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Part I Baroness Emmuska Orczy

XVI The Weary Search

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He elbowed his way cautiously to the front rank. Soon he found himself beside a sentinel who, with a good-humoured jest, made way for him that he might watch the aristos. Armand leaned against the grating, and his every sense was concentrated in that of sight.

At first he could scarcely distinguish one woman from another amongst the crowd that thronged the courtyard, and the close ironwork hindered his view considerably. The women looked almost like phantoms in the grey misty air, gliding slowly along with noiseless tread on the flag-stones.

Presently, however, his eyes, which mayhap were somewhat dim with tears, became more accustomed to the hazy grey light and the moving figures that looked so like shadows. He could distinguish isolated groups now, women and girls sitting together under the colonnaded arcades, some reading, others busy, with trembling fingers, patching and darning a poor, torn gown. Then there were others who were actually chatting and laughing together, and--oh, the pity of it! the pity and the shame!--a few children, shrieking with delight, were playing hide and seek in and out amongst the columns.

And, between them all, in and out like the children at play, unseen, yet familiar to all, the spectre of Death, scythe and hour-glass in hand, wandered, majestic and sure.

Armand's very soul was in his eyes. So far he had not yet caught sight of his beloved, and slowly--very slowly--a ray of hope was filtering through the darkness of his despair.

The sentinel, who had stood aside for him, chaffed him for his intentness.

"Have you a sweetheart among these aristos, citizen?" he asked. "You seem to be devouring them with your eyes."

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Armand, with his rough clothes soiled with coal-dust, his face grimy and streaked with sweat, certainly looked to have but little in common with the ci-devant aristos who formed the hulk of the groups in the courtyard. He looked up; the soldier was regarding him with obvious amusement, and at sight of Armand's wild, anxious eyes he gave vent to a coarse jest.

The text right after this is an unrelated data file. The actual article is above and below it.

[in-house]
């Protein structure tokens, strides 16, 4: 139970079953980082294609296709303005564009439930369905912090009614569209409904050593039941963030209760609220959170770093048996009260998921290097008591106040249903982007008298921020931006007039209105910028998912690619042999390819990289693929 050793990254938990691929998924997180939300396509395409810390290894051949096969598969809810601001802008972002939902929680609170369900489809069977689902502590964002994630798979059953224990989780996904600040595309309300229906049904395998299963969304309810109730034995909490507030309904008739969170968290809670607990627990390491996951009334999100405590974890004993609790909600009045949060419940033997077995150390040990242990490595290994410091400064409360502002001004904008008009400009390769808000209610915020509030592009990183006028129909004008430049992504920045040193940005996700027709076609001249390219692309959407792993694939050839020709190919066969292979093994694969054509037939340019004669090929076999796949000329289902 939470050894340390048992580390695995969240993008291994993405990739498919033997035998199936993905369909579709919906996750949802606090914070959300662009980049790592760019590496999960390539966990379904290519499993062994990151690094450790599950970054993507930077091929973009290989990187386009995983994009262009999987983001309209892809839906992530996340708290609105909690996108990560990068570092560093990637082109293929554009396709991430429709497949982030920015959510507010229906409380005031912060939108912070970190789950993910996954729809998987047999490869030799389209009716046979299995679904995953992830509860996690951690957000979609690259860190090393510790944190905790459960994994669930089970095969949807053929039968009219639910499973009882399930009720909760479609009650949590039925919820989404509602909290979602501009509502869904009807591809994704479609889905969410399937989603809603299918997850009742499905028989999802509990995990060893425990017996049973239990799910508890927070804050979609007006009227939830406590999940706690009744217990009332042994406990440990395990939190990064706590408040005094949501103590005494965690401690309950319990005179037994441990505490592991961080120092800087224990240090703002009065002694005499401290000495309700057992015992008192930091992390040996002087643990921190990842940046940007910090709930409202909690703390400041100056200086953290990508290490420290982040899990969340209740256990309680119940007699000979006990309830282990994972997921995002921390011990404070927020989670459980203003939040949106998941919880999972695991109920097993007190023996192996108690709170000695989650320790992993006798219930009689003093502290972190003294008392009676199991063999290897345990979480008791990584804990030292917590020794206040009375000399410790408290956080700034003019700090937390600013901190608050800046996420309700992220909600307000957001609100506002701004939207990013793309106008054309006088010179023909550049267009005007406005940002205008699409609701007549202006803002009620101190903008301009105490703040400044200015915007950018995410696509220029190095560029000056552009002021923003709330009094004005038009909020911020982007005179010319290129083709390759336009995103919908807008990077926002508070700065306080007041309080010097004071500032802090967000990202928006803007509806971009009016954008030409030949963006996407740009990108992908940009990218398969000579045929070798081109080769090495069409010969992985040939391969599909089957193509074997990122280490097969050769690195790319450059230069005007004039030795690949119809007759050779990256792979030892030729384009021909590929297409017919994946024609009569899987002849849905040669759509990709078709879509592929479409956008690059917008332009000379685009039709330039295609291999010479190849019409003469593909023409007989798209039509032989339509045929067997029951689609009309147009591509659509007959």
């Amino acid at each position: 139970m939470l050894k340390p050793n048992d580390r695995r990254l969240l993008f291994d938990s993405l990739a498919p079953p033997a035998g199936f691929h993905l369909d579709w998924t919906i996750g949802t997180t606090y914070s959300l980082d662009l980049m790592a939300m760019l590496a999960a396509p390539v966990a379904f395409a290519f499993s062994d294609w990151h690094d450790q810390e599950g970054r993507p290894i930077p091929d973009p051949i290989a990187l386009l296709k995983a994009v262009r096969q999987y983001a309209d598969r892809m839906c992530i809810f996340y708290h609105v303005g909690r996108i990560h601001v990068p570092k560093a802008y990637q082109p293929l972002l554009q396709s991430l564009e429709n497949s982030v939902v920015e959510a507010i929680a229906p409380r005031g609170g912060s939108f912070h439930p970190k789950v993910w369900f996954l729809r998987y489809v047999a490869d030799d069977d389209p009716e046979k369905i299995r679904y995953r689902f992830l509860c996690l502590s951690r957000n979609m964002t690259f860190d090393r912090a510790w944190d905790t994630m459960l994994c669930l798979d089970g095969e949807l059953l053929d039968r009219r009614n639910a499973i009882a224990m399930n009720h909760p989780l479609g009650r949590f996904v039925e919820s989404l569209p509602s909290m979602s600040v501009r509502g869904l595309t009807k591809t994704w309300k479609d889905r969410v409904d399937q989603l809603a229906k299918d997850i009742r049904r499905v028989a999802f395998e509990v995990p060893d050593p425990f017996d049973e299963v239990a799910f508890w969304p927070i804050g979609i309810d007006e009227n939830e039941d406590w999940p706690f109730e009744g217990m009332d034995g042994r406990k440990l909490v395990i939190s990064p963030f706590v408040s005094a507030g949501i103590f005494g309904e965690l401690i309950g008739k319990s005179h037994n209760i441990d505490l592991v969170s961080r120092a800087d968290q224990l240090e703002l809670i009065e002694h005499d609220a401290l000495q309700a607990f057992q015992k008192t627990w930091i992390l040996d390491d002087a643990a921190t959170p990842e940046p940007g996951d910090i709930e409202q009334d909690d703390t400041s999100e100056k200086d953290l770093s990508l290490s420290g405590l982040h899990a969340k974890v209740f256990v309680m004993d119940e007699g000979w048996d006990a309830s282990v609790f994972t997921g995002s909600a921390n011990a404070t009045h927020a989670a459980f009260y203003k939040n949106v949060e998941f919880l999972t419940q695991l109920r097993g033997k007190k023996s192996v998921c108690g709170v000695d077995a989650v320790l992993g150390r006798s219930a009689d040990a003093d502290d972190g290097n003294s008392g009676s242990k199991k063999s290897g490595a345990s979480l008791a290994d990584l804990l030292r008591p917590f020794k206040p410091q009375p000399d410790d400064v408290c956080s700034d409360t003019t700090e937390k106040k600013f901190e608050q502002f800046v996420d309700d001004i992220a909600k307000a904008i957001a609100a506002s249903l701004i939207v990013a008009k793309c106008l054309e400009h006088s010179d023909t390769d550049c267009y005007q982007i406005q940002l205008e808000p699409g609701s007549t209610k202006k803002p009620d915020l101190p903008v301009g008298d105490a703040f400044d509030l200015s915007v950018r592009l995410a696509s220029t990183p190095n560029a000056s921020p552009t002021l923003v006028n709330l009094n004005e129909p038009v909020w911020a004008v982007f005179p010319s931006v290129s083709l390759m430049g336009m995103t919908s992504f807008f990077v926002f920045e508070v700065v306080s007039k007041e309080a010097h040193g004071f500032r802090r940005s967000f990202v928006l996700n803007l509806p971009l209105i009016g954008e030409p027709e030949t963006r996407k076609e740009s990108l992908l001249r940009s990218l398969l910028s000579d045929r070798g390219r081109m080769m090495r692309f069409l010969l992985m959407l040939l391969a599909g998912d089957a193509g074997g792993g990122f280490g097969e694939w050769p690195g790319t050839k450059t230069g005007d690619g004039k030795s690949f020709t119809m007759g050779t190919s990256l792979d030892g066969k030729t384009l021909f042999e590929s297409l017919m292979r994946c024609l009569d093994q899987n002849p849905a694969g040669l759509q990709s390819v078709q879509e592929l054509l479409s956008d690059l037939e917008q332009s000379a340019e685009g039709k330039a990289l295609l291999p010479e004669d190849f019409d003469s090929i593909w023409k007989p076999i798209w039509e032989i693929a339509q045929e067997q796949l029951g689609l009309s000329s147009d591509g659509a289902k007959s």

"Have I made a shrewd guess, citizen?" he said. "Is she among that lot?"

"I do not know where she is," said Armand almost involuntarily.

"Then why don't you find out?" queried the soldier.

The man was not speaking altogether unkindly. Armand, devoured with the maddening desire to know, threw the last fragment of prudence to the wind. He assumed a more careless air, trying to look as like a country bumpkin in love as he could.

"I would like to find out," he said, "but I don't know where to inquire. My sweetheart has certainly left her home," he added lightly; "some say that she has been false to me, but I think that, mayhap, she has been arrested."

"Well, then, you gaby," said the soldier good-humouredly, "go straight to La Tournelle; you know where it is?

Armand knew well enough, but thought it more prudent to keep up the air of the ignorant lout.

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El Dorado
Baroness Emmuska Orczy

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